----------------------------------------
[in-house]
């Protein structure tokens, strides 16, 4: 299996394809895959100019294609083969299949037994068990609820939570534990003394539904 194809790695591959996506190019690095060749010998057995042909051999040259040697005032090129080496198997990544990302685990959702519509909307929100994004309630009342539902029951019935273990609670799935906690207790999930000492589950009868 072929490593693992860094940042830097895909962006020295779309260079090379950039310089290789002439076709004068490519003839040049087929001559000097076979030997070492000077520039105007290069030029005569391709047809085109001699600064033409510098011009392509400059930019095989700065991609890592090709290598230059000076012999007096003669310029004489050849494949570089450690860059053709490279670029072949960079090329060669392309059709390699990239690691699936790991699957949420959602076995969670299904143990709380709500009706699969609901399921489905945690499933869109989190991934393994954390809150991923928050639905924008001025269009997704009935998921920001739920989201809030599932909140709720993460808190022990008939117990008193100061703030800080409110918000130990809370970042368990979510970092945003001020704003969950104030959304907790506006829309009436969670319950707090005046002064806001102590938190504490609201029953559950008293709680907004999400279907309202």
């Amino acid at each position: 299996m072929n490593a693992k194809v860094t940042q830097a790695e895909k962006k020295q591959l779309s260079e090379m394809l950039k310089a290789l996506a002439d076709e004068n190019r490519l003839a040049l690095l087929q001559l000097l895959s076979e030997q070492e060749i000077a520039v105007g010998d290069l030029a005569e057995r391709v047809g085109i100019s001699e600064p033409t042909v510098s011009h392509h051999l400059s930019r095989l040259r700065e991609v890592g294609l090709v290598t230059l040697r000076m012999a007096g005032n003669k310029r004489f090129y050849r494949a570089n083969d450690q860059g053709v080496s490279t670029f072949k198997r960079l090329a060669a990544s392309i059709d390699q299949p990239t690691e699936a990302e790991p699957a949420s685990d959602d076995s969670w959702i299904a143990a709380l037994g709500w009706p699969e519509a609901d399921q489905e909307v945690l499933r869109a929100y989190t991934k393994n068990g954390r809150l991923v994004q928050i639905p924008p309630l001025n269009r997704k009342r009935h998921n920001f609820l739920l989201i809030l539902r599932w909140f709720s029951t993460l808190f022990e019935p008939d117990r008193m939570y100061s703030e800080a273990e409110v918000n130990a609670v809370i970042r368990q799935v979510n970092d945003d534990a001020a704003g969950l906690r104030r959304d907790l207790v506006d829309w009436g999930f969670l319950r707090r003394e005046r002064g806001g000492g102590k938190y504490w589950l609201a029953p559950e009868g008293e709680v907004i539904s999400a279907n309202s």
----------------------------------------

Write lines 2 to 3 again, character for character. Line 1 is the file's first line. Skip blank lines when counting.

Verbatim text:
């Protein structure tokens, strides 16, 4: 299996394809895959100019294609083969299949037994068990609820939570534990003394539904 194809790695591959996506190019690095060749010998057995042909051999040259040697005032090129080496198997990544990302685990959702519509909307929100994004309630009342539902029951019935273990609670799935906690207790999930000492589950009868 072929490593693992860094940042830097895909962006020295779309260079090379950039310089290789002439076709004068490519003839040049087929001559000097076979030997070492000077520039105007290069030029005569391709047809085109001699600064033409510098011009392509400059930019095989700065991609890592090709290598230059000076012999007096003669310029004489050849494949570089450690860059053709490279670029072949960079090329060669392309059709390699990239690691699936790991699957949420959602076995969670299904143990709380709500009706699969609901399921489905945690499933869109989190991934393994954390809150991923928050639905924008001025269009997704009935998921920001739920989201809030599932909140709720993460808190022990008939117990008193100061703030800080409110918000130990809370970042368990979510970092945003001020704003969950104030959304907790506006829309009436969670319950707090005046002064806001102590938190504490609201029953559950008293709680907004999400279907309202």
């Amino acid at each position: 299996m072929n490593a693992k194809v860094t940042q830097a790695e895909k962006k020295q591959l779309s260079e090379m394809l950039k310089a290789l996506a002439d076709e004068n190019r490519l003839a040049l690095l087929q001559l000097l895959s076979e030997q070492e060749i000077a520039v105007g010998d290069l030029a005569e057995r391709v047809g085109i100019s001699e600064p033409t042909v510098s011009h392509h051999l400059s930019r095989l040259r700065e991609v890592g294609l090709v290598t230059l040697r000076m012999a007096g005032n003669k310029r004489f090129y050849r494949a570089n083969d450690q860059g053709v080496s490279t670029f072949k198997r960079l090329a060669a990544s392309i059709d390699q299949p990239t690691e699936a990302e790991p699957a949420s685990d959602d076995s969670w959702i299904a143990a709380l037994g709500w009706p699969e519509a609901d399921q489905e909307v945690l499933r869109a929100y989190t991934k393994n068990g954390r809150l991923v994004q928050i639905p924008p309630l001025n269009r997704k009342r009935h998921n920001f609820l739920l989201i809030l539902r599932w909140f709720s029951t993460l808190f022990e019935p008939d117990r008193m939570y100061s703030e800080a273990e409110v918000n130990a609670v809370i970042r368990q799935v979510n970092d945003d534990a001020a704003g969950l906690r104030r959304d907790l207790v506006d829309w009436g999930f969670l319950r707090r003394e005046r002064g806001g000492g102590k938190y504490w589950l609201a029953p559950e009868g008293e709680v907004i539904s999400a279907n309202s």